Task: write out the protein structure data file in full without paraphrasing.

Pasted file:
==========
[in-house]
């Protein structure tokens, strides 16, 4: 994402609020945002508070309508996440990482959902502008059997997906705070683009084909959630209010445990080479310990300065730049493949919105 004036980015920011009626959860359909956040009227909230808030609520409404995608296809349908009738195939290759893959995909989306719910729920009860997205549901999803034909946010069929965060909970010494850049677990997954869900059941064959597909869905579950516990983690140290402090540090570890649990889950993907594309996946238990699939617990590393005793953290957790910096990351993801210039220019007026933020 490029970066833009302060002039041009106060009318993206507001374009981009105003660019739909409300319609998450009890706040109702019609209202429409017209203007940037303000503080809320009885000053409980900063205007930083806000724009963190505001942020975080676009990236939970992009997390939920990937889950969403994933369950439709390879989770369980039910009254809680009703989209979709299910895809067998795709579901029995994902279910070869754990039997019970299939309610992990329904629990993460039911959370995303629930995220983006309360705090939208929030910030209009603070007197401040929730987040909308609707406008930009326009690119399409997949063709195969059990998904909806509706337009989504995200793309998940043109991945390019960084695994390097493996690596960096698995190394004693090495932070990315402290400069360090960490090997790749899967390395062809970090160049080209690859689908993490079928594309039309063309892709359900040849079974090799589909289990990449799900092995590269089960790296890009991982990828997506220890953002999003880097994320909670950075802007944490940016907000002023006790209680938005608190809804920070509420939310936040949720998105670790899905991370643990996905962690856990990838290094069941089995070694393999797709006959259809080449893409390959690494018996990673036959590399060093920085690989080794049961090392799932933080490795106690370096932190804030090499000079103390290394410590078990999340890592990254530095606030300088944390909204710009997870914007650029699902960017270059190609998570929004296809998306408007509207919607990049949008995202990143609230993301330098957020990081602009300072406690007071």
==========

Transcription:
[in-house]
């Protein structure tokens, strides 16, 4: 994402609020945002508070309508996440990482959902502008059997997906705070683009084909959630209010445990080479310990300065730049493949919105 004036980015920011009626959860359909956040009227909230808030609520409404995608296809349908009738195939290759893959995909989306719910729920009860997205549901999803034909946010069929965060909970010494850049677990997954869900059941064959597909869905579950516990983690140290402090540090570890649990889950993907594309996946238990699939617990590393005793953290957790910096990351993801210039220019007026933020 490029970066833009302060002039041009106060009318993206507001374009981009105003660019739909409300319609998450009890706040109702019609209202429409017209203007940037303000503080809320009885000053409980900063205007930083806000724009963190505001942020975080676009990236939970992009997390939920990937889950969403994933369950439709390879989770369980039910009254809680009703989209979709299910895809067998795709579901029995994902279910070869754990039997019970299939309610992990329904629990993460039911959370995303629930995220983006309360705090939208929030910030209009603070007197401040929730987040909308609707406008930009326009690119399409997949063709195969059990998904909806509706337009989504995200793309998940043109991945390019960084695994390097493996690596960096698995190394004693090495932070990315402290400069360090960490090997790749899967390395062809970090160049080209690859689908993490079928594309039309063309892709359900040849079974090799589909289990990449799900092995590269089960790296890009991982990828997506220890953002999003880097994320909670950075802007944490940016907000002023006790209680938005608190809804920070509420939310936040949720998105670790899905991370643990996905962690856990990838290094069941089995070694393999797709006959259809080449893409390959690494018996990673036959590399060093920085690989080794049961090392799932933080490795106690370096932190804030090499000079103390290394410590078990999340890592990254530095606030300088944390909204710009997870914007650029699902960017270059190609998570929004296809998306408007509207919607990049949008995202990143609230993301330098957020990081602009300072406690007071």